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Discussion Starter · #1 ·
Inquiring minds want to know and so once again I reach out to all of you for insight in regards to this question.

Is ANA and ANA Assay the same blood test?

I heard that a ANA Assay is by far more accurate then just a ANA yet can not seem to find much information in regards to this by calling upon my friend "Google".

Can anyone here shed some light on this for me please?
 

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Hi Karol,

In medical terms an assay just means an analysis done to determine the presence of a substance and the amount of that substance.

There are two different types of assays that can be used, the older method used is the immunofluorescence assay using Hep 2 substrate and there is also one called ELISA assay. ELISA stands for enzyme linked immunosorbent assay (what a mouthful :lol: ) this test comes as a test kit and makes the process more automated.

From all the scientific articles I just looked through it seems that many favour the older method of immunofluorescence over the newer enzyme linked immunosorbent assays. However many also said the accuracy of the immunofluorescence method is only as good as the person doing the testing so that could be a disadvantage in the wrong hands too. I am sure there are fors and againsts in both methods. There was a detailed comparison of the two but it required subscription so I have no idea of the pros and cons of each.

love
Lily
 

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Discussion Starter · #3 ·
Thanks for your reply Lily.

The information I seem to have stumbled across seems that the assay is more accurate and being used more and more by doctors.

Who knows for sure what is the better, more accurate test. They say for Lupus to go with the assay testing method.

The internet provide a lot of into and yet mixed opinions all at the same time.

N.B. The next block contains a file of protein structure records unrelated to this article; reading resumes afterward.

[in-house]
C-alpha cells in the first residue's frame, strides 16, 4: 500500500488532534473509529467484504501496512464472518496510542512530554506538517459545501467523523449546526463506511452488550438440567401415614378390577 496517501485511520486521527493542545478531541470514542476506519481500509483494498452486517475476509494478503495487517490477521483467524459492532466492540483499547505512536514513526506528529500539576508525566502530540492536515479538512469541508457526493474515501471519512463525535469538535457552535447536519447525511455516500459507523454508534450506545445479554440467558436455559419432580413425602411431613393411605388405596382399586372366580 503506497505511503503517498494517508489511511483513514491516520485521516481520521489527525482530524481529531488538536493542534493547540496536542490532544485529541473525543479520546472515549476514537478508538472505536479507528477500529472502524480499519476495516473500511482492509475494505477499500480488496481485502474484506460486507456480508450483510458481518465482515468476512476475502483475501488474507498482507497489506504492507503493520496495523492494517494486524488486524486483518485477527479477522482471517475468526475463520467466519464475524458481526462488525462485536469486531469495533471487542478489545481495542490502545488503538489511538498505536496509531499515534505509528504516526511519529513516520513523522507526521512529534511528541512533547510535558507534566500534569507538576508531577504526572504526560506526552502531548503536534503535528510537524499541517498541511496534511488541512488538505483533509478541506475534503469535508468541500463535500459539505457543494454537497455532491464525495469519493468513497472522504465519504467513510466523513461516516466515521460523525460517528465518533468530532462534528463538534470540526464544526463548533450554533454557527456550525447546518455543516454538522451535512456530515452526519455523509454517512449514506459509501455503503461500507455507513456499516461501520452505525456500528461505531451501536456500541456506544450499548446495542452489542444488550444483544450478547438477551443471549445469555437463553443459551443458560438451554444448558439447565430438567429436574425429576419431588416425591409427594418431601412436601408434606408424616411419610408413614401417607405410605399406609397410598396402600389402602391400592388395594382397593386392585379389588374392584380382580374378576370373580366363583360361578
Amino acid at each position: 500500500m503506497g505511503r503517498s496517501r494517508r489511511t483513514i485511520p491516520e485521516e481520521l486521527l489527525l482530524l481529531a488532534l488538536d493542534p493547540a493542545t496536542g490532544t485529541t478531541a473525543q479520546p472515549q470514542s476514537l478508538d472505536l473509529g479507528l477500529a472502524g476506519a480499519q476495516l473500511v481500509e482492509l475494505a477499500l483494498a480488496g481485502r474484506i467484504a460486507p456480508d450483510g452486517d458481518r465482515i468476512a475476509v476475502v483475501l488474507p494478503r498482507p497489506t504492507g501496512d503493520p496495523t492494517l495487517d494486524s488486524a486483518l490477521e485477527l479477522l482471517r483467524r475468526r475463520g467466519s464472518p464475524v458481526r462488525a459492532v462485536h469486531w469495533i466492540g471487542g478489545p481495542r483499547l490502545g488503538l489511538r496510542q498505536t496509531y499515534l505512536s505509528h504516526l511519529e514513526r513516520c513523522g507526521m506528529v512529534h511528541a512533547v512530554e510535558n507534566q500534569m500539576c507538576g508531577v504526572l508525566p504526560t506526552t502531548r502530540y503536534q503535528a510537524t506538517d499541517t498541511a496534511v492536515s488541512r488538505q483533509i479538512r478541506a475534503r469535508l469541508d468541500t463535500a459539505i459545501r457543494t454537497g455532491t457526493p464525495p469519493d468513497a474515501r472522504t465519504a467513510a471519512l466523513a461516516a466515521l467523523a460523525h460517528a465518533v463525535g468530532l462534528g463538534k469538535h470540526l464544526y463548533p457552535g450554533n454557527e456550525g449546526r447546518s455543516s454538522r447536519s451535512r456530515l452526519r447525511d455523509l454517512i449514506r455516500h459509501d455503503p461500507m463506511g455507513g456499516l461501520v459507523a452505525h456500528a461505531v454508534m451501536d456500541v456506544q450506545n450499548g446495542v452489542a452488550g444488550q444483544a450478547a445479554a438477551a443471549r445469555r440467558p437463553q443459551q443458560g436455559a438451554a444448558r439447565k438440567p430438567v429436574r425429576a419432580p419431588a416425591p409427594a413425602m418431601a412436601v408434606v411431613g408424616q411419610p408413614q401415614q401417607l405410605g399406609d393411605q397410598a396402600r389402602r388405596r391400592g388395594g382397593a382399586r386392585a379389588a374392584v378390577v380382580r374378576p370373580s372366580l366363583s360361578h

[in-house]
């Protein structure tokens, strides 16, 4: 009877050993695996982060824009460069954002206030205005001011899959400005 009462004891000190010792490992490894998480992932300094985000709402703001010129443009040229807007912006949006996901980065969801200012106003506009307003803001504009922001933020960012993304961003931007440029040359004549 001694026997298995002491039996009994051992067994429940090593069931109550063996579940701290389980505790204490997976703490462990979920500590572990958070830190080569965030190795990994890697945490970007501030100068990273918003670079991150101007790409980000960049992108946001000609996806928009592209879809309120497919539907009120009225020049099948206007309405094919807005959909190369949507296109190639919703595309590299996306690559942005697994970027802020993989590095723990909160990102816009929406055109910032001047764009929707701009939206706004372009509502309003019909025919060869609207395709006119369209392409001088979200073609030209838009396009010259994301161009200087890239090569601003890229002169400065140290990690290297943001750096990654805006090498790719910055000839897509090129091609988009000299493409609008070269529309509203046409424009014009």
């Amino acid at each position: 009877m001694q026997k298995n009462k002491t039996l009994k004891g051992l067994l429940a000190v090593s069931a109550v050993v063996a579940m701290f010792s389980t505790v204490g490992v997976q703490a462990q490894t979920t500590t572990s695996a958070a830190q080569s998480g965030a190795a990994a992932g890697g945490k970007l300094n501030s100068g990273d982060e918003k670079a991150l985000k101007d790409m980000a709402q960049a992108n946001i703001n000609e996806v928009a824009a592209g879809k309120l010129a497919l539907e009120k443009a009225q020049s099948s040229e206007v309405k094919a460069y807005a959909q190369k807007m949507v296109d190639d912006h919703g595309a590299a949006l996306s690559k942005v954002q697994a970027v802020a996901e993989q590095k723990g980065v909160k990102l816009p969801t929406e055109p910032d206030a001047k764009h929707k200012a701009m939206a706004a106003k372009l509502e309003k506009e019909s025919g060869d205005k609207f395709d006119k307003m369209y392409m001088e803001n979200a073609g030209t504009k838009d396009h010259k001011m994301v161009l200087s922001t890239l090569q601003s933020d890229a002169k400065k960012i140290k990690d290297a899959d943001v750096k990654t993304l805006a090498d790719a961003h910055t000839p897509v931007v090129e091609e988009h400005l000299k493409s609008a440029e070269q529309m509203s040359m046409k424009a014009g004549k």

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Hello Karol

I am not sure that it matters all that much from the patients point of view since the ANA is but one aspect of diagnosis.

The HEp-2 test has a number of advantages, apparently, but
there may be a wide variability in results between the labs experienced in performing ANA tests, because a lot depends on the lab and the skill of the technicans "analysing the pattern, intensity and even the presence of immunofluorescents". Doctors often prefer one lab over another and one method over another, but we hear most often of the HEp-2 being used.

More recent attempts at improved standardisation have been "introduced using commercially developed enzyme-linked immunoabsorbant assays
( ELISA)............. the results of these tests differ significantly from each other, and in some cases from ANA tested by IFM when tested on the same serum. Those ELISAS with with the highest sensitivity for detection
(in patients known to have the disease) have the highest false positive rate, while those tests with a low false positive rate have a low sensitivity for the detection of lupus in the same patients"
Two other disadvantages of the different ELISA kits that use specific antigens are mentioned, one of which is that they can't "detect as yet unknown cellular antigens" and the conclusion is "that IFM is likely to remain the test of choice using HEp-2 cells for some time"

We hear more frequently these days of the newer ANA direct method.
I am not sure what the advantage of this method is - maybe that it shows up the different antigens/antibodies.

It's all very technical and opinions differ. The main thing is that the old LE test isn't used because it is not reliable. I dont think it is used much at all these days but very occasionally we hear of it and might wonder how up to date a doctor is.

(Quotes From DuBois Chapter 22)

Cheers
Clare
 

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Discussion Starter · #5 ·
Somehow I have managed to miss your post here Clare.

Thanks for taking the time to explain it.

Happy New Year to you and your family.:wink2:
 
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